For several thousand years, brewers made beer without hops. But truth be told, hops are what separate beer from wine, sake, mead, whiskey, tea, cider, brandy and most other beverages that count on one basic ingredient as a flavoring agent. And for the majority of the time since the Bamberg Beer Purity Law was proclaimed in 1489 mandating that beer use only barley, hops and water, most brews were single hop affairs.
Historically brewers relied on local hop farms to produce the bittering agent they needed to balance the sweetness of the malt in their beers. Farmers planted the type of hops traditionally grown in the area; the ones best suited to local soil and climate conditions. Even today you expect a Czech pilsner to use Saaz, a German lager to contain Hallertauer and English pale ale to be made with East Kent Goldings.
So important were certain hop varieties that countries guarded them as national treasures. In Bohemia, King Wenceslas II declared that anyone caught trying to remove hop cuttings from what is now the Czech Republic would face the death penalty.
Things are a bit different today. Thanks to global agriculture markets, modern transportation and technology making hop pellets and extracts possible, most American brewers look at hops as a musical scale rather than a single note. It’s common for beers to have three or four hops in their recipe. In fact, Matt Brewing in Utica, NY, uses a total of 10 different varieties of hops—to go along with 10 different malts—to make Saranac Imperial IPA.
According to Ralph Woodall, director of sales with Hopunion in Yakima, WA, there are approximately 120 different hop varieties commercially utilized around the globe at any one time. The number fluctuates as new hybrids are created—such as Simcoe and Amarillo—and others fall out of favor with brewers, such as Ultra.
Woodall points out the type of hops used define the beer. “In the early days most brewers only had one type of hop available, so they used what they had,” Woodall says. “Even in the industrial days of brewing before the craft movement, hops were pretty much used just for bitterness—it was one dimensional.”
Brewers started blending hops as they recognized that some hops offered bitterness for flavor, while others served up more aroma notes. But like Bordeaux, a mixture of cabernet sauvignon, cabernet franc, merlot, petit verdot and malbec grapes, the nuances of the single varietal are lost to the blending. Now some brewers are going back to hop’s past and making a case for pale ales made with a single hop variety.
Triple Rock Brewing in Berkley, CA, has been taking its customers on a hop voyage since the middle of 2009. About once a month a new hop variety is used in the brewery’s Single Hop Experience Pale Ale.
My goal is to educate people about the impact of hops,” says Rodger Davis, head brewer at Triple Rock. The experiment has already featured Chinook, Challenger, Ahtanum and Amarillo. “Sometimes it works out nice. I personally think that Amarillo is a nice hop by itself. Even when it does not work as well, we may use the hop again down the road as part of a blend.”
The goal should always be to brew a great beer,” says Brock Wagner of Saint Arnold Brewing in Houston, TX. The company makes Elissa IPA, a single hop beer that employs Cascade. “You can have intellectual exercises about the different elements of single hops, but in the end it should be about making a great beer.”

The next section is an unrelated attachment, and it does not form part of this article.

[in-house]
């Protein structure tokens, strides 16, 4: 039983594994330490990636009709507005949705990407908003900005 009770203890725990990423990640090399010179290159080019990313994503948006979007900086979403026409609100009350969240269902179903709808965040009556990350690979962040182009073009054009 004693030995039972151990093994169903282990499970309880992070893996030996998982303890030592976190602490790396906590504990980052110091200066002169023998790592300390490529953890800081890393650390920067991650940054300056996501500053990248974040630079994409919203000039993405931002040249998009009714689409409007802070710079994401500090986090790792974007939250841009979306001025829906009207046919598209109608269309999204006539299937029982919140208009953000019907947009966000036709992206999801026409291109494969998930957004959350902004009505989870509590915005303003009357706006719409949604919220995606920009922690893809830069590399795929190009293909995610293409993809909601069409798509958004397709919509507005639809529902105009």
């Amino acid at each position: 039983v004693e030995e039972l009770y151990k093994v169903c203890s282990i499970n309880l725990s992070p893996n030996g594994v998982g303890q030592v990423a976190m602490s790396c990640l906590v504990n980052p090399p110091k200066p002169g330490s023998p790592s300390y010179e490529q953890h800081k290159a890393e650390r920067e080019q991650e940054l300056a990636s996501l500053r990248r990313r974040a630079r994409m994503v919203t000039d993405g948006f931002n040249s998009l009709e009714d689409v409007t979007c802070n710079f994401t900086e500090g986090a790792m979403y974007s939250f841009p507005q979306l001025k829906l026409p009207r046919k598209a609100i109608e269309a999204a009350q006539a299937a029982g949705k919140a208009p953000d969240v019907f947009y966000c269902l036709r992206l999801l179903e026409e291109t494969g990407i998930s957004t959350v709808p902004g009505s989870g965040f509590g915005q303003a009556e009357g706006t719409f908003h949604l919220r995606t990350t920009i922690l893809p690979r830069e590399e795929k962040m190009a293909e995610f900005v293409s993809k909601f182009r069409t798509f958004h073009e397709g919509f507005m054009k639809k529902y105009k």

To that end, Saint Arnold Elissa IPA did not start off as a single hop ale. The brewers made several test batches that used a blend of hops, but they kept coming back to the grapefruit and soft bitterness qualities of Cascade.
I’ve been a fan of Cascade and I always wanted to make an IPA,” Wagner says. “Cascade’s flavor really shines through, but it’s important to recognize this beer is not all about the hops. We were looking for the complexity of the malt and the yeast to come through.”
Colorado brewer Oskar Blues has just released GUBNA, a March-to-October seasonal that uses three malts and Summit hops in a 9.5 percent ale that registers 100 International Bittering Units. “It comes from our culture in general, to challenge the norm,” says marketing director Chad Melis. “We’ve created something really complex out of simple elements.”
Peter Kruger, head brewer at Bear Republic Brewing in California, has been making Rebellion Ale using a different single hop with each batch. So far, at least eight hop varieties have been used. “Some that we like we come back to, while there are others we don’t want to revisit,” Kruger says.
The reaction has been really positive. It took three batches for most customers to get their heads around what we were trying to do,” Kruger says. “It gives us a chance to take a peek at what the flavor of hops is all about. It’s sort of a controlled experiment. The beers have been remarkably different.”
Even when Bear Republic returns to a hop it had used previously, there can be flavor variances. Because hops are an agricultural product, there are differences from one growing season to next.
We’re not striving for the same exact flavor year to year, we just want to make the best possible beer,” Kruger says. “We will adjust the amount of hops in each batch of Rebellion to achieve our target of 55 IBUs.”
The experimenting at Bear Republic and the other single hop brewers is certain to continue. Kruger says on a trip to Washington’s Yakima Valley last September he purchased Citra, Newport, Mount Rainier and Palisade. “We specifically bought hops we didn’t know much about and we’ll send samples of the beer back to Yakima, which helps them evaluate the hops.”
Your Next Beer might just be a single hop pale ale, so you can do some evaluating of your own.
Rick Lyke is a Charlotte-based beer writer and founded the Pints for Prostates campaign in 2008 to reach men through the universal language of beer with an important health message.